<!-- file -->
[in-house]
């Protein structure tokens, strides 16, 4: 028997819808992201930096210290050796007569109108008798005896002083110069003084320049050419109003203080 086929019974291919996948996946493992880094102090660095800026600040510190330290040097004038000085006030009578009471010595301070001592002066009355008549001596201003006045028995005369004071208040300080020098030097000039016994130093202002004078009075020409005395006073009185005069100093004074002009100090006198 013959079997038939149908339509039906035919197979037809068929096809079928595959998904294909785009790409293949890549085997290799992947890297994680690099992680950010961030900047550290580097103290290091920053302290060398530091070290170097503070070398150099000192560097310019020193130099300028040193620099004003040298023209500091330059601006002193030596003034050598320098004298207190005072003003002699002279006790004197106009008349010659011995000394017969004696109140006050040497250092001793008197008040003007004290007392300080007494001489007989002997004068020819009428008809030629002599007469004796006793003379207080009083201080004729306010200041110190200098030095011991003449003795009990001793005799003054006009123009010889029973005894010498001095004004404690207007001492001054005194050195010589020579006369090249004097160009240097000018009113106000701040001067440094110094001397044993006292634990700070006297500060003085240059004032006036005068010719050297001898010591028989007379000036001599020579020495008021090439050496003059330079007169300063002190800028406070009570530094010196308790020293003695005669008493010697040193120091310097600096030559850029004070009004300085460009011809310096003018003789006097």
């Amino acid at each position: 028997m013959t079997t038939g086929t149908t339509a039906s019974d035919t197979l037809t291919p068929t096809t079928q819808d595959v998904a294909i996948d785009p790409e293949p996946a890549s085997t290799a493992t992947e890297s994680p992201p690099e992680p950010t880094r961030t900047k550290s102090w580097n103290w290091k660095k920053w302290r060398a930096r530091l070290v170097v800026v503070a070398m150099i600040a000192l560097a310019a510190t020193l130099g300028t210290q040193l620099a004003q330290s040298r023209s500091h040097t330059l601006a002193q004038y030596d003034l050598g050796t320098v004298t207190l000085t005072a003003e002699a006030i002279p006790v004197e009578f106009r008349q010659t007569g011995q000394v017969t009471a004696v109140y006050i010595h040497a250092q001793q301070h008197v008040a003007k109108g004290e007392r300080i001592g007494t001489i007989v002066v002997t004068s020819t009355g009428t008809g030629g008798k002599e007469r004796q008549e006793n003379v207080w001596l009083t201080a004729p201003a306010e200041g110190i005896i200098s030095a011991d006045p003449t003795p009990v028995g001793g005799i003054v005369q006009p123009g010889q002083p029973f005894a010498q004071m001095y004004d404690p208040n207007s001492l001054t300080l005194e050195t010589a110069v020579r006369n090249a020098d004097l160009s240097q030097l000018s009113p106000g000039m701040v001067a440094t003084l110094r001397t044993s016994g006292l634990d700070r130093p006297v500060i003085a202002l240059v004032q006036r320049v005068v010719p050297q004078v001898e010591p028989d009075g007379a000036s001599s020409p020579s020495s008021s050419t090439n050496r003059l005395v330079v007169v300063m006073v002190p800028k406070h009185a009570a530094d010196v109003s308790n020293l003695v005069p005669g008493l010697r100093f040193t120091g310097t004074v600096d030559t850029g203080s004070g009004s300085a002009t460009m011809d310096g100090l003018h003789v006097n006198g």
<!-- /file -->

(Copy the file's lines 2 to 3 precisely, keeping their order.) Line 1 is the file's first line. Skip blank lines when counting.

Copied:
């Protein structure tokens, strides 16, 4: 028997819808992201930096210290050796007569109108008798005896002083110069003084320049050419109003203080 086929019974291919996948996946493992880094102090660095800026600040510190330290040097004038000085006030009578009471010595301070001592002066009355008549001596201003006045028995005369004071208040300080020098030097000039016994130093202002004078009075020409005395006073009185005069100093004074002009100090006198 013959079997038939149908339509039906035919197979037809068929096809079928595959998904294909785009790409293949890549085997290799992947890297994680690099992680950010961030900047550290580097103290290091920053302290060398530091070290170097503070070398150099000192560097310019020193130099300028040193620099004003040298023209500091330059601006002193030596003034050598320098004298207190005072003003002699002279006790004197106009008349010659011995000394017969004696109140006050040497250092001793008197008040003007004290007392300080007494001489007989002997004068020819009428008809030629002599007469004796006793003379207080009083201080004729306010200041110190200098030095011991003449003795009990001793005799003054006009123009010889029973005894010498001095004004404690207007001492001054005194050195010589020579006369090249004097160009240097000018009113106000701040001067440094110094001397044993006292634990700070006297500060003085240059004032006036005068010719050297001898010591028989007379000036001599020579020495008021090439050496003059330079007169300063002190800028406070009570530094010196308790020293003695005669008493010697040193120091310097600096030559850029004070009004300085460009011809310096003018003789006097």
């Amino acid at each position: 028997m013959t079997t038939g086929t149908t339509a039906s019974d035919t197979l037809t291919p068929t096809t079928q819808d595959v998904a294909i996948d785009p790409e293949p996946a890549s085997t290799a493992t992947e890297s994680p992201p690099e992680p950010t880094r961030t900047k550290s102090w580097n103290w290091k660095k920053w302290r060398a930096r530091l070290v170097v800026v503070a070398m150099i600040a000192l560097a310019a510190t020193l130099g300028t210290q040193l620099a004003q330290s040298r023209s500091h040097t330059l601006a002193q004038y030596d003034l050598g050796t320098v004298t207190l000085t005072a003003e002699a006030i002279p006790v004197e009578f106009r008349q010659t007569g011995q000394v017969t009471a004696v109140y006050i010595h040497a250092q001793q301070h008197v008040a003007k109108g004290e007392r300080i001592g007494t001489i007989v002066v002997t004068s020819t009355g009428t008809g030629g008798k002599e007469r004796q008549e006793n003379v207080w001596l009083t201080a004729p201003a306010e200041g110190i005896i200098s030095a011991d006045p003449t003795p009990v028995g001793g005799i003054v005369q006009p123009g010889q002083p029973f005894a010498q004071m001095y004004d404690p208040n207007s001492l001054t300080l005194e050195t010589a110069v020579r006369n090249a020098d004097l160009s240097q030097l000018s009113p106000g000039m701040v001067a440094t003084l110094r001397t044993s016994g006292l634990d700070r130093p006297v500060i003085a202002l240059v004032q006036r320049v005068v010719p050297q004078v001898e010591p028989d009075g007379a000036s001599s020409p020579s020495s008021s050419t090439n050496r003059l005395v330079v007169v300063m006073v002190p800028k406070h009185a009570a530094d010196v109003s308790n020293l003695v005069p005669g008493l010697r100093f040193t120091g310097t004074v600096d030559t850029g203080s004070g009004s300085a002009t460009m011809d310096g100090l003018h003789v006097n006198g």